Bulls And Bears

Traders shake off fears over Korea tensions

Local bourse picks up after slow start, with its firm showing backed by OCBC and DBS gains

Singapore equities moved solidly higher yesterday despite starting the day on a weak note.

The benchmark Straits Times Index (STI) advanced 28.97 points, or 0.88 per cent, to 3,308.69. A total of 1.43 billion shares worth $1.17 billion changed hands across the bourse.

The gains were helped by Wall Street's 0.07 per cent rise last Friday, while jitters over tensions in the Korean peninsula abated.

Hong Kong rose strongly by 1.36 per cent and Shanghai put on 0.9 per cent. But Tokyo lost 0.98 per cent on the back of a stronger yen, despite better-than-expected second-quarter numbers for economic growth.

KGI Securities (Singapore) trading strategist Nicholas Teo noted that the latest stand-off between North Korea and its neighbours has given funds and investors an excuse to take profits off the table.

"While geopolitical risks are ever present in this diverse world we live in, what can really fracture the market's forward march is the withdrawal of central banks' life support," he said, referring to both the United States Federal Reserve and the European Central Bank, which have been "softening the market" with talk of winding back their quantitative easing balance sheets.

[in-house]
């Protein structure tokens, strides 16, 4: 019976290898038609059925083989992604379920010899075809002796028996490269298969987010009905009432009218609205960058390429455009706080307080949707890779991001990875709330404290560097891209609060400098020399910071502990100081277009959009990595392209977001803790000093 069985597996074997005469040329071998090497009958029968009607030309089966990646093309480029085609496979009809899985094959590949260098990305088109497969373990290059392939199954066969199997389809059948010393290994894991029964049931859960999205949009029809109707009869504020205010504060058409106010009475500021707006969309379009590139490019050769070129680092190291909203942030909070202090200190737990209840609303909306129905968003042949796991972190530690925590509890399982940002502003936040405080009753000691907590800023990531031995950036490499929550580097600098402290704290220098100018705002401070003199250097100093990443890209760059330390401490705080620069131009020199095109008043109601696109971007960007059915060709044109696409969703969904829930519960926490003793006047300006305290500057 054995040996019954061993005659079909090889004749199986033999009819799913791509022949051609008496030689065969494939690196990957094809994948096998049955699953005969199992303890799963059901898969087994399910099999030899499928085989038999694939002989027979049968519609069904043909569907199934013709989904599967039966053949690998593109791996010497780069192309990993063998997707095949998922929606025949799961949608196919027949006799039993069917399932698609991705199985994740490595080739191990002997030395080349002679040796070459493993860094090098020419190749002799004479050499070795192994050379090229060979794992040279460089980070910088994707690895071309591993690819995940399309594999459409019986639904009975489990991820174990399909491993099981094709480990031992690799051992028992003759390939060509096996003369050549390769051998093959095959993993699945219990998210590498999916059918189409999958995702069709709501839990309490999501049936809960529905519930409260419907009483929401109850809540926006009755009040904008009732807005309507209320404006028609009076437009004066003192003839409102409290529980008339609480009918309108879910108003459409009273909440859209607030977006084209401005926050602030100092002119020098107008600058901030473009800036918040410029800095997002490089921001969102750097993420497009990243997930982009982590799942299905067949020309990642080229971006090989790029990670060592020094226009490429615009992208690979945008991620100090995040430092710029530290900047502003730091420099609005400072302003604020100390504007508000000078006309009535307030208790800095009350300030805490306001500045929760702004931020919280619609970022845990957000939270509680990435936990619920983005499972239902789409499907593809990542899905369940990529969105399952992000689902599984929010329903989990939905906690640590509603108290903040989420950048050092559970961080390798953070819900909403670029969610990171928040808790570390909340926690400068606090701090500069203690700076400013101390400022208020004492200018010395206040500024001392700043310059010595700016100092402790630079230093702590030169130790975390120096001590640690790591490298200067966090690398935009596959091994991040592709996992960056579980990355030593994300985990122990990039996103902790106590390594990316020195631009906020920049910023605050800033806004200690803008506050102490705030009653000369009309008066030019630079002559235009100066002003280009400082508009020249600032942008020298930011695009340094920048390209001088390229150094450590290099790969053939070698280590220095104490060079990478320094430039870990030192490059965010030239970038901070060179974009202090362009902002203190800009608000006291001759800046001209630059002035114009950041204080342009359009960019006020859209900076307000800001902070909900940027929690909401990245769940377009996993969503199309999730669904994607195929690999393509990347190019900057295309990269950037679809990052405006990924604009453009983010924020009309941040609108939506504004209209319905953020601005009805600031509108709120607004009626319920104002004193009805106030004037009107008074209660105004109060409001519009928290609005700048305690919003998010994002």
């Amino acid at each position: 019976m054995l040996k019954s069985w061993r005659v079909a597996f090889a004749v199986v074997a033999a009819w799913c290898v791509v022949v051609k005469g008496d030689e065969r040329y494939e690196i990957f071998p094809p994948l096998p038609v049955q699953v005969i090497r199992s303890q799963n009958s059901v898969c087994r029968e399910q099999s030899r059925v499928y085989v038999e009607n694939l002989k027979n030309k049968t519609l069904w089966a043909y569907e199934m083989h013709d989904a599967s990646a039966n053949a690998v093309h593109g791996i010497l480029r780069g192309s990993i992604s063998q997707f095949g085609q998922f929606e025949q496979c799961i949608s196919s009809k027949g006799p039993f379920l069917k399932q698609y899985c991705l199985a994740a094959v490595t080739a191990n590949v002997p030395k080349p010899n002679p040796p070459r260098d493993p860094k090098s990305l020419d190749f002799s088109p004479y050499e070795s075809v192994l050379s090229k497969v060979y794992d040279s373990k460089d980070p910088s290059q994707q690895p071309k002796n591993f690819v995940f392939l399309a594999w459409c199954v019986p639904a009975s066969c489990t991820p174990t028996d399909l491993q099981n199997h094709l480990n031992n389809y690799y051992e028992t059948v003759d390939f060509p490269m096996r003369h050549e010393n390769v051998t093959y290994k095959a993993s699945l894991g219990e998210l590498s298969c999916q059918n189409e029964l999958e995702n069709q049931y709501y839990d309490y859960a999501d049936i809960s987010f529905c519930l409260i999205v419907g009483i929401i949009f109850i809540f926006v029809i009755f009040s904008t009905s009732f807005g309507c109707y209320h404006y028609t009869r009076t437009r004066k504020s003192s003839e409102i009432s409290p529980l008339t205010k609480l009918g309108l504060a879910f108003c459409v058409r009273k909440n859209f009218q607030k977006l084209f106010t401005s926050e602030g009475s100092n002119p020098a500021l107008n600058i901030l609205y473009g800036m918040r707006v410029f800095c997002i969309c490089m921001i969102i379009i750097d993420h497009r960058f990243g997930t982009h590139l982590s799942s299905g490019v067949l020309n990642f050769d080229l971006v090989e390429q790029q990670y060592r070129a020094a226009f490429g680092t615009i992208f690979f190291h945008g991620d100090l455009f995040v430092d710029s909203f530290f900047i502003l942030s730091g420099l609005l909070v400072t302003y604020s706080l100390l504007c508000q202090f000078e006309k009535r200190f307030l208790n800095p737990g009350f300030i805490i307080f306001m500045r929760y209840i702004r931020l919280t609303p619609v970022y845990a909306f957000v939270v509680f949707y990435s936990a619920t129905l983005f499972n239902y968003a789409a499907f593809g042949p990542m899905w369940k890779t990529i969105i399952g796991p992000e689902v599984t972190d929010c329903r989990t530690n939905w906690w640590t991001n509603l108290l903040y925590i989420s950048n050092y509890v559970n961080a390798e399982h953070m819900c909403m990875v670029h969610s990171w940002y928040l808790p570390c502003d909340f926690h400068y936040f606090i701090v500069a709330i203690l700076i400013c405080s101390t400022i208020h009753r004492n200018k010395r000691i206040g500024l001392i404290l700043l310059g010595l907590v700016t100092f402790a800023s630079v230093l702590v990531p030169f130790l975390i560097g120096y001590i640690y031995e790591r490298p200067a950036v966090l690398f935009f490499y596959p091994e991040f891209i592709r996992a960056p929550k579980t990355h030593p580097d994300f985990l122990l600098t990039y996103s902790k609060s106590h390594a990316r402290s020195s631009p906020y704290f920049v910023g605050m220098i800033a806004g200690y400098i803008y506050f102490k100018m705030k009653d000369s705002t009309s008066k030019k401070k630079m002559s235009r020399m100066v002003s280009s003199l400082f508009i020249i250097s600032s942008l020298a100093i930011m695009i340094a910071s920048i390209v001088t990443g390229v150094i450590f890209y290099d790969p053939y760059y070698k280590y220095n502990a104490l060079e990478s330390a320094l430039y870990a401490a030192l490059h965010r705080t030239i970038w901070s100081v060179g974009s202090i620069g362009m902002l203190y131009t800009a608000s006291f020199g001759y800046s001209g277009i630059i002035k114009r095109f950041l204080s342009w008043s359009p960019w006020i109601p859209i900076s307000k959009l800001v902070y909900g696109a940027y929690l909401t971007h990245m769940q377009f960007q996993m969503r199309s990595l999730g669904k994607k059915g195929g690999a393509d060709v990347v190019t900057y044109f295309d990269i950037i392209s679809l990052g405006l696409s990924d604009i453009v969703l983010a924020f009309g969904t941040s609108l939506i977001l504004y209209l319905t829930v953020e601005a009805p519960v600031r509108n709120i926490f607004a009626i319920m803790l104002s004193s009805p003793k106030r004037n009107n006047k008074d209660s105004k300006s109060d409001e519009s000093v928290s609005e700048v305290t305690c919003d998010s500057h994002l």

The STI's firm showing was supported by two of the three local banks: OCBC Bank rose 1.6 per cent or 18 cents to $11.38 while DBS Group Holdings added 1.2 per cent or 25 cents to $21.05. United Overseas Bank, on the other hand, eased 0.4 per cent or 10 cents to $24.10.

Property plays racked up stellar gains, with City Developments jumping 3.5 per cent or 39 cents to $11.53. Hongkong Land Holdings advanced 3.4 per cent or 25 US cents to US$7.59, and UOL leapt 2.8 per cent or 22 cents to $8.20.

Analysts have been positive about prospects for real estate stocks, given the growing signs of improvement in the market.

On the other side of the ledger, laggards included Sembcorp Industries, which dropped 1 per cent or three cents to $3.05, and ST Engineering, down 0.5 per cent or two cents to $3.68.

ST Engineering on Friday posted a 12.3 per cent fall in second-quarter earnings to $111.5 million.

DBS Equity Research in a report downgraded its call on the stock to "hold", with a target price of $3.80, citing the lack of near-term growth momentum.

"While we had previously expected the high order book, smart city leverage as well as a turnaround at the land systems segment to help ST Engineering push past its previous valuation highs, we now believe it could be time for a breather as earnings momentum stalled in the second quarter," it said.

The day's most heavily traded stock was mDR, an after-market service provider for mobile phones and various consumer electronic products. It plummeted 16.7 per cent or 0.1 cent to 0.5 cent on 181.9 million shares done.

A version of this article appeared in the print edition of The Straits Times on August 15, 2017, with the headline 'Traders shake off fears over Korea tensions'. Print Edition | Subscribe